Dear nerds, apparently the jocks need our help.
Deflategate – or, if you prefer, Ballghazi – has left Patriots fans searching for their high-school chemistry textbooks (maybe propping up the ping-pong table in the attic?) in search of a of perfectly natural, not-in-the-slightest-bit-nefarious scientific explanation that would adequately explain why, during a recent game, the air pressure inside their preferred team's balls were found to have been a couple pounds per square inch short.
It all began late Sunday night, after the Pats defeated the Indianapolis Colts 45-7 at Gillette Stadium to "win" the AFC Championship. According to ESPN, NFL investigators at the game found that 11 of the 12 balls used by the Pats' offensive team "were inflated 2 pounds per square inch below what's required by NFL regulations," which the network says stipulate that each ball should be inflated to between 12.5 psi and 13.5 psi. The Colts' balls, according to reports, were found to have been inflated properly.
Deflated balls are thought to be easier to handle, prompting critics to accuse the Patriots, a team not widely known for its fanatical devotion to NFL rules, of being a bunch of no-good dirty cheatniks.
What's the average Patriots fanboy to do? When he's not sitting in traffic on Route 1, that is? He's going to start sciencing!
Those who can't bear the thought of their idols being sullied by accusations of underhandedness have latched on to a peculiar explanation: temperature. It's not completely crazy: All else being equal, cold air takes up less space than warm air. So it stands to reason that, if the Patriots' balls were inflated to regulation pressure inside at room temperature and then taken outside into the 48-degree Foxborough, Mass., air, it's only natural that you'd witness a pressure drop.
But by how much? Turns out there's a formula – Amontons's Law of Pressure-Temperature, after the 17th century French chemist Guillaume Amontons – that can tell us exactly how much.
Amontons's Law states that the pressure of a gas of fixed mass and fixed volume is directly proportional to the gas's absolute temperature, or, to put it mathematically:
P1 / T1 = P2 / T2
Let's assume that the balls were initially inflated to the minimum regulation pressure, 12.5 psi with 70-degree air. When the air inside the ball falls to 48 degrees, what pressure is it at? The formula for that would be:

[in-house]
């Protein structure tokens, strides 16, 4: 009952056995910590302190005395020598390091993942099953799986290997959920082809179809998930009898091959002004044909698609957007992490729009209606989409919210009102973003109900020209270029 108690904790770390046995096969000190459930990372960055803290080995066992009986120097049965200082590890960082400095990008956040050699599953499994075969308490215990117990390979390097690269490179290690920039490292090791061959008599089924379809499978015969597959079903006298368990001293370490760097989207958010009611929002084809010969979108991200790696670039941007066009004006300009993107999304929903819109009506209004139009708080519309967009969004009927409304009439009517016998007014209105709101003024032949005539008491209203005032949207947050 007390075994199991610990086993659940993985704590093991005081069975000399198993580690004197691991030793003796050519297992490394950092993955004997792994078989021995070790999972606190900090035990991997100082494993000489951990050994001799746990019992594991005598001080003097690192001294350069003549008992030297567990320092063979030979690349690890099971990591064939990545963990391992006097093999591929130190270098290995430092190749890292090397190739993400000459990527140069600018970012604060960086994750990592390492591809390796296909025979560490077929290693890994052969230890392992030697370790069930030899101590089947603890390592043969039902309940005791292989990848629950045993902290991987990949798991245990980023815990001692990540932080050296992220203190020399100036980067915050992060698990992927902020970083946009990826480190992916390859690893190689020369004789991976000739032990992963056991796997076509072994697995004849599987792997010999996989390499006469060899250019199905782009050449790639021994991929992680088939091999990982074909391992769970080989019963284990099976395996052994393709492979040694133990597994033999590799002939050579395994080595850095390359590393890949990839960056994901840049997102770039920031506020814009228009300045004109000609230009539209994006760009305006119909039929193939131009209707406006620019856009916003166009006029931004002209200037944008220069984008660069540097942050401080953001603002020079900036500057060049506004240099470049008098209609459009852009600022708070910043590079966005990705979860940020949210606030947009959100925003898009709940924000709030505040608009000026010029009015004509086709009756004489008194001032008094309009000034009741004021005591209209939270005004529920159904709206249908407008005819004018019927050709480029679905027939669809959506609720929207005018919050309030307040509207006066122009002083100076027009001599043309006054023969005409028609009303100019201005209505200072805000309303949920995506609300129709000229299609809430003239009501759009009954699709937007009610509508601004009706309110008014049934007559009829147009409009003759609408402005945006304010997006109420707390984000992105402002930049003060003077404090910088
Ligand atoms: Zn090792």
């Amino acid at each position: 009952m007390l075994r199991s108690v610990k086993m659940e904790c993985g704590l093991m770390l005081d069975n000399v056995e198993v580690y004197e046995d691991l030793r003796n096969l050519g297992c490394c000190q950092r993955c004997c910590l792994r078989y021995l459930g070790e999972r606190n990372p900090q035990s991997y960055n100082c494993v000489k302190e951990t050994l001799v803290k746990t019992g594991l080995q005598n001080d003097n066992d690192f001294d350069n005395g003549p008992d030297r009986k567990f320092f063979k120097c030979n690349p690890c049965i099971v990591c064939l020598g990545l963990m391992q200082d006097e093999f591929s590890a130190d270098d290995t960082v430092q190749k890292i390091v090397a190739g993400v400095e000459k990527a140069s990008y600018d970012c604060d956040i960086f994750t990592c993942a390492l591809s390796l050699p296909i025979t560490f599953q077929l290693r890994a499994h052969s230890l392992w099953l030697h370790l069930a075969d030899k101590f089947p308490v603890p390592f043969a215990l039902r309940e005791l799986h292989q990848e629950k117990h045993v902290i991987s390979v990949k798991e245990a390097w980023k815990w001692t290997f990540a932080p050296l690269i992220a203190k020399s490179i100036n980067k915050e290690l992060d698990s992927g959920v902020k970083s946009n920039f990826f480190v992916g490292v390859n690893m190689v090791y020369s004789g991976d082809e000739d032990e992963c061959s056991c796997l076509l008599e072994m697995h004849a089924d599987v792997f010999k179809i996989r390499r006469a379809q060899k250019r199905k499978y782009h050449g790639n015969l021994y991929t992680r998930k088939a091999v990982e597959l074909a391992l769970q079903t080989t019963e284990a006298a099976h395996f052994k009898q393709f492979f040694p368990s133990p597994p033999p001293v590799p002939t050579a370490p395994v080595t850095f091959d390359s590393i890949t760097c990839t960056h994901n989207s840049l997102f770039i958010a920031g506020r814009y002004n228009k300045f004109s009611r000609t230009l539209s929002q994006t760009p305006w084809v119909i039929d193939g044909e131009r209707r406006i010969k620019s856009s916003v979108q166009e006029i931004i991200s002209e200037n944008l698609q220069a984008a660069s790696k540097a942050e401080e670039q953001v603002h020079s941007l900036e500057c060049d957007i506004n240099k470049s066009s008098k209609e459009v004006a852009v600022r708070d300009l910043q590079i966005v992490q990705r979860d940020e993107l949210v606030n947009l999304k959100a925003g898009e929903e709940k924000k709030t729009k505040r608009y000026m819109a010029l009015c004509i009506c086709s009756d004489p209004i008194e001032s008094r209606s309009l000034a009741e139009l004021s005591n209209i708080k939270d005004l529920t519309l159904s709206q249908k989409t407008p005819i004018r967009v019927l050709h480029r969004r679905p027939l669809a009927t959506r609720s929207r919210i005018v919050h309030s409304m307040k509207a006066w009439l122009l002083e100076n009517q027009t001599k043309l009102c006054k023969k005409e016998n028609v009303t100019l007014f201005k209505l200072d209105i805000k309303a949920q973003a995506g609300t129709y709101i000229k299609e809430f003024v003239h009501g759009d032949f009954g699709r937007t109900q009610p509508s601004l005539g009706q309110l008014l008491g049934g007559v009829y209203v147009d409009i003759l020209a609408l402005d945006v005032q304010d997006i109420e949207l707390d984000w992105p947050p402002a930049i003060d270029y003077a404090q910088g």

P2 = (P1 / T1 ) × T2
Amontons's Law deals with absolute pressure, not gauge pressure. To get that, we'll need to add the atmospheric pressure of 14.7 psi to the initial gauge pressure of 12.5 psi. After doing that and then converting our freedom-loving units of pounds per square inch and degrees Fahrenheit into their equivalent socialist units of kilopascals and degrees Kelvin, we get:
P2 = (187.5 kpa / 294 K) × 282 K.
The resulting absolute pressure is 179.9 kilopascals, or, in American, 26 psi. Subtract one Earth atmosphere's worth of pressure, and you wind up with 11.3 psi.
In other words, the temperature difference accounts for, at most, 1.2 psi. For 70 degree air in a football to drop 2 pounds per square inch, it would have to cool to at least 30 degrees. Or perhaps the temperature in the room where they filled the balls was 88 degrees.
Of course, none of this necessarily means that the Patriots cheated. For one thing, the gauges used to measure the initial or final pressures could have been faulty.
And second, take a closer look at the NFL's ball rules:
"The ball shall be made up of an inflated (12 1/2 to 13 1/2 pounds) urethane bladder enclosed in a pebble grained, leather case(natural tan color) without corrugations of any kind."
Notice how there's no mention of pounds per square inch? It's just pounds. Taken literally, the rules say that the bladder inside the football should weigh between 12.5 and 13.5 lbs.
So there you have it. According to the NFL's own rules, football is meant be played with something approaching the weight of the average bowling ball, not the feathery insubstantial spheroid that these so-called athletes have been prancing around the gridiron with for all these years.